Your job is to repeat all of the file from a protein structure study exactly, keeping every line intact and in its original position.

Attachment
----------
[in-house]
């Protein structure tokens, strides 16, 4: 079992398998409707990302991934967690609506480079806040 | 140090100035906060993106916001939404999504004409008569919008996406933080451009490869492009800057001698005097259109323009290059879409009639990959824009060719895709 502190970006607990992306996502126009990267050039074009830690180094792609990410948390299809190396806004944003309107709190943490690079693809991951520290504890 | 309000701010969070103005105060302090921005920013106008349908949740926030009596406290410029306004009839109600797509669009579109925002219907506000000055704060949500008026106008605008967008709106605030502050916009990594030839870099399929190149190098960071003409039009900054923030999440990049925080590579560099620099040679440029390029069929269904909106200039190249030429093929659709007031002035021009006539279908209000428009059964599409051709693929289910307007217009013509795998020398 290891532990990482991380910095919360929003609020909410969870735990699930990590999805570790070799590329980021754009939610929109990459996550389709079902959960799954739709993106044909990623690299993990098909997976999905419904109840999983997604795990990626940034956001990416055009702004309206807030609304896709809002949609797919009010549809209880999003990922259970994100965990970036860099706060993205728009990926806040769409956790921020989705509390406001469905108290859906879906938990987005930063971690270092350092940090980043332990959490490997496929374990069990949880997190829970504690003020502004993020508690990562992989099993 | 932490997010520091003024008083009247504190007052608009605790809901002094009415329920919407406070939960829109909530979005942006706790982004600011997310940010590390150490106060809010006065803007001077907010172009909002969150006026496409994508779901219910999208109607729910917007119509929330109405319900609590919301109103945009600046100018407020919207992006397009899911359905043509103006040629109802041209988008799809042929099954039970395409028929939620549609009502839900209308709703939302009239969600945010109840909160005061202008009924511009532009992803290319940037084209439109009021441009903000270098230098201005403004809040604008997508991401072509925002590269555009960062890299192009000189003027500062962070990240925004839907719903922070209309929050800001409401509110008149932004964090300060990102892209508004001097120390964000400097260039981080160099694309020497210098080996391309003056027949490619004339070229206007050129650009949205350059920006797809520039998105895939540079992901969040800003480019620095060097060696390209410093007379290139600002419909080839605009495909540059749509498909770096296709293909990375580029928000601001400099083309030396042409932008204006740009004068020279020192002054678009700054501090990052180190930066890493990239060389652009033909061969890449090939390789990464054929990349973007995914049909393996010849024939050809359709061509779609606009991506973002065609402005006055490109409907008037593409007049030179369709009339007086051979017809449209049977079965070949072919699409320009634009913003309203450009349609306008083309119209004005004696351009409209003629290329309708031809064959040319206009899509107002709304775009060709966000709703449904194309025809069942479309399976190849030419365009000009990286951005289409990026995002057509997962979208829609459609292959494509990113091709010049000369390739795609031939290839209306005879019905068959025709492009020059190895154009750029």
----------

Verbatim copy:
[in-house]
């Protein structure tokens, strides 16, 4: 079992398998409707990302991934967690609506480079806040 | 140090100035906060993106916001939404999504004409008569919008996406933080451009490869492009800057001698005097259109323009290059879409009639990959824009060719895709 502190970006607990992306996502126009990267050039074009830690180094792609990410948390299809190396806004944003309107709190943490690079693809991951520290504890 | 309000701010969070103005105060302090921005920013106008349908949740926030009596406290410029306004009839109600797509669009579109925002219907506000000055704060949500008026106008605008967008709106605030502050916009990594030839870099399929190149190098960071003409039009900054923030999440990049925080590579560099620099040679440029390029069929269904909106200039190249030429093929659709007031002035021009006539279908209000428009059964599409051709693929289910307007217009013509795998020398 290891532990990482991380910095919360929003609020909410969870735990699930990590999805570790070799590329980021754009939610929109990459996550389709079902959960799954739709993106044909990623690299993990098909997976999905419904109840999983997604795990990626940034956001990416055009702004309206807030609304896709809002949609797919009010549809209880999003990922259970994100965990970036860099706060993205728009990926806040769409956790921020989705509390406001469905108290859906879906938990987005930063971690270092350092940090980043332990959490490997496929374990069990949880997190829970504690003020502004993020508690990562992989099993 | 932490997010520091003024008083009247504190007052608009605790809901002094009415329920919407406070939960829109909530979005942006706790982004600011997310940010590390150490106060809010006065803007001077907010172009909002969150006026496409994508779901219910999208109607729910917007119509929330109405319900609590919301109103945009600046100018407020919207992006397009899911359905043509103006040629109802041209988008799809042929099954039970395409028929939620549609009502839900209308709703939302009239969600945010109840909160005061202008009924511009532009992803290319940037084209439109009021441009903000270098230098201005403004809040604008997508991401072509925002590269555009960062890299192009000189003027500062962070990240925004839907719903922070209309929050800001409401509110008149932004964090300060990102892209508004001097120390964000400097260039981080160099694309020497210098080996391309003056027949490619004339070229206007050129650009949205350059920006797809520039998105895939540079992901969040800003480019620095060097060696390209410093007379290139600002419909080839605009495909540059749509498909770096296709293909990375580029928000601001400099083309030396042409932008204006740009004068020279020192002054678009700054501090990052180190930066890493990239060389652009033909061969890449090939390789990464054929990349973007995914049909393996010849024939050809359709061509779609606009991506973002065609402005006055490109409907008037593409007049030179369709009339007086051979017809449209049977079965070949072919699409320009634009913003309203450009349609306008083309119209004005004696351009409209003629290329309708031809064959040319206009899509107002709304775009060709966000709703449904194309025809069942479309399976190849030419365009000009990286951005289409990026995002057509997962979208829609459609292959494509990113091709010049000369390739795609031939290839209306005879019905068959025709492009020059190895154009750029």